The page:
13 As far as I can determine, your Honour has only two interests. These are cricket and the actuarial assessment of future claims liability. This is not surprising. How often in daily life does one meet an individual with precisely these passions.
14 I have already adverted to cricket. You were one of the first to buy Justice Young's book on declarations, but you refused to read it when you realised it wasn't a book on cricket tactics. Apart from your skill as an advocate your cricketing prowess is the thing about which most people wanted to speak when asked. It is said that you met Alan Border! When I inquired further about this, I discovered that you apparently met him following a famous stumping by you recently of a former Sheffield Shield batsman. The man to whom you were bragging of this feat listened quietly and said, "Richard, if you think that's good cricket, I am Alan Border." You can recite word for word Lord Denning's eloquent judgment on the importance of cricket and the meaning of life in Miller v Jackson  1 QB 966. David Fraser's book "The man in white is always right": Cricket and the law says: "Like law, cricket has dignity, stability and age". Your Honour has at least two of these.
15 Barristers should note that confrontations such as the O'Donnell/Wellham affair or the Hughes/Greatbatch incident should not be treated as examples of how to deal with opposing counsel in your Honour's Court.
16 Your Honour's second passion, actuarial assessment of future claims liability, is a logical accompaniment to your sporting interests. Most of us who have strapped on a pair of pads will at one time have been fascinated by this very topic. I am told by Greenwood that during the Silks against Juniors match your Honour took an outstanding catch on the boundary. Your Honour must have been thinking of Bolton v Stone, rather than claims incurred but not reported, at that time.
17 Finally, your association with the South Sydney Rugby League Club stems from your eloquent and enthusiastic representation of the club in the now famous Federal Court litigation against News Limited. Your clear affection for the team during that case, and the public demonstration of your powerful intellect on its behalf, are well known. Any further similarities between your Honour and Russell Crowe are not otherwise obvious.
18 This Court is the better for your Honour's appointment. May I wish you well in your important work in the coming years.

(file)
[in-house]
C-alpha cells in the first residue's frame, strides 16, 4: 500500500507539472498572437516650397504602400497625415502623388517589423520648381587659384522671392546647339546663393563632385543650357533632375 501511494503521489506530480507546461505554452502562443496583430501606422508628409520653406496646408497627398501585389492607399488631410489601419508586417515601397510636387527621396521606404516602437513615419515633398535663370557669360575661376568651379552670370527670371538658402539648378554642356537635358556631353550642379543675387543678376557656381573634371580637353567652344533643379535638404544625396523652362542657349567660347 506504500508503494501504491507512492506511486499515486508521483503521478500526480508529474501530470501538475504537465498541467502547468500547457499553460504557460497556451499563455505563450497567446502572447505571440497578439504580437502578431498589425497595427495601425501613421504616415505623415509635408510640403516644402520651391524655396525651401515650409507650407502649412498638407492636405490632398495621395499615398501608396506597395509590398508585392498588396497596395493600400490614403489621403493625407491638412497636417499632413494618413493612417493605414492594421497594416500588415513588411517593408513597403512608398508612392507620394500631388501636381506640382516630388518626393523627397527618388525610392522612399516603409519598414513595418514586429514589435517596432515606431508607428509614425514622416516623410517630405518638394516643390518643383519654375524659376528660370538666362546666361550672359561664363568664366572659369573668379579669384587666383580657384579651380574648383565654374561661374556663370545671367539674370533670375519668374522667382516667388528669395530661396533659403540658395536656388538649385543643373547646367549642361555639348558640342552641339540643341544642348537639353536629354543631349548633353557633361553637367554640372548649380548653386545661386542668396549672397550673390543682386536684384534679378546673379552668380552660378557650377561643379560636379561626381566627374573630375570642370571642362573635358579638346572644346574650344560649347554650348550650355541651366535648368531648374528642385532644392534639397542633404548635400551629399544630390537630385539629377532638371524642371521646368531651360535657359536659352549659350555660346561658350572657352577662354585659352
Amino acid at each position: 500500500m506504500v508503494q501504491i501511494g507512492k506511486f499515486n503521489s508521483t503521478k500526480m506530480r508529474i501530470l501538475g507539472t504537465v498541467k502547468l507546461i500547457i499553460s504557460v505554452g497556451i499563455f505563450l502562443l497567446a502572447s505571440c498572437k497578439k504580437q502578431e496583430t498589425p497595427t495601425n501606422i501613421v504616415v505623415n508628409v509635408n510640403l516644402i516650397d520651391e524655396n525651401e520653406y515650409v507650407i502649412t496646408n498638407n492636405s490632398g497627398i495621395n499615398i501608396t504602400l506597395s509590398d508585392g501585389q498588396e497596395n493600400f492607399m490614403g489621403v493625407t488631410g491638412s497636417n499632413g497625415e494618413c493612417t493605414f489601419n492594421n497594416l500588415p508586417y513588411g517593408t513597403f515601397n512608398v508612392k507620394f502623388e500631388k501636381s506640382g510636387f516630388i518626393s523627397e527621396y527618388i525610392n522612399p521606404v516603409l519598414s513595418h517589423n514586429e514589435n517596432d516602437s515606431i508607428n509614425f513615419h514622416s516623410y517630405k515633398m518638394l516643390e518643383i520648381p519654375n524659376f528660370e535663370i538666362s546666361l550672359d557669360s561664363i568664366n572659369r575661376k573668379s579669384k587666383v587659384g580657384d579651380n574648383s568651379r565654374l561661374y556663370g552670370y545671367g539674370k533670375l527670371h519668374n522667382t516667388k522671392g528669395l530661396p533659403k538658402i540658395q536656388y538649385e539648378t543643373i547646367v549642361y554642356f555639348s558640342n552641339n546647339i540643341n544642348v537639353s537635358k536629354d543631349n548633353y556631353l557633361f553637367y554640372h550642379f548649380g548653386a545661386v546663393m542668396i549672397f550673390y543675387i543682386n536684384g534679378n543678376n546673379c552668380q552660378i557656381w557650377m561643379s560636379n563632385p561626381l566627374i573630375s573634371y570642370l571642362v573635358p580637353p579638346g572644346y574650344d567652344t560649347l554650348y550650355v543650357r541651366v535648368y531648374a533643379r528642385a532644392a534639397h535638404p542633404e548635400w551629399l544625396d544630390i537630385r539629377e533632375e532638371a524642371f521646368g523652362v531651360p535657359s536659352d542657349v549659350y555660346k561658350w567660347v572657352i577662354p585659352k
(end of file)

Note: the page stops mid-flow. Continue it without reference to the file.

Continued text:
19 May it please the Court.
20 MR G A SALIER PRESIDENT LAW SOCIETY OF NEW SOUTH WALES: May it please the Court.
21 Your Honour, on behalf of the solicitors of New South Wales, I congratulate you on your appointment as a Judge of the Supreme Court of New South Wales.
22 As we have heard, you graduated from the University of Sydney with First-Class Honours and the University Medal in Law.
23 From 1977 to 1978, you worked as an associate to Sir Nigel Bowen, the first Chief Justice of the Federal Court.
24 From December 1979 to June 1986, prior to joining the Bar, you enjoyed a seven-year career as a solicitor working in what is now the major commercial law firm of Mallesons Stephen Jaques.
25 During your employment in the firm, you were involved in the high profile litigation that accompanied the launch of World Series Cricket in Australia. Although to the public World Series Cricket was about its coloured uniforms, fast pace, portable pitches and lights, you were involved in proceedings, some of which involved unchartered territory of the Trade Practices Act. These cricket cases have become an essential reading in every student's study of trade practices law.
26 I am told that one of the highlights for you at this busy time was taking a statement from the then Chairman of the Australian Cricket Board, Sir Donald Bradman.
27 Your interest in cricket was not only client-related. You were the wicket-keeper for the firm's XI and, I am informed, you are still playing today.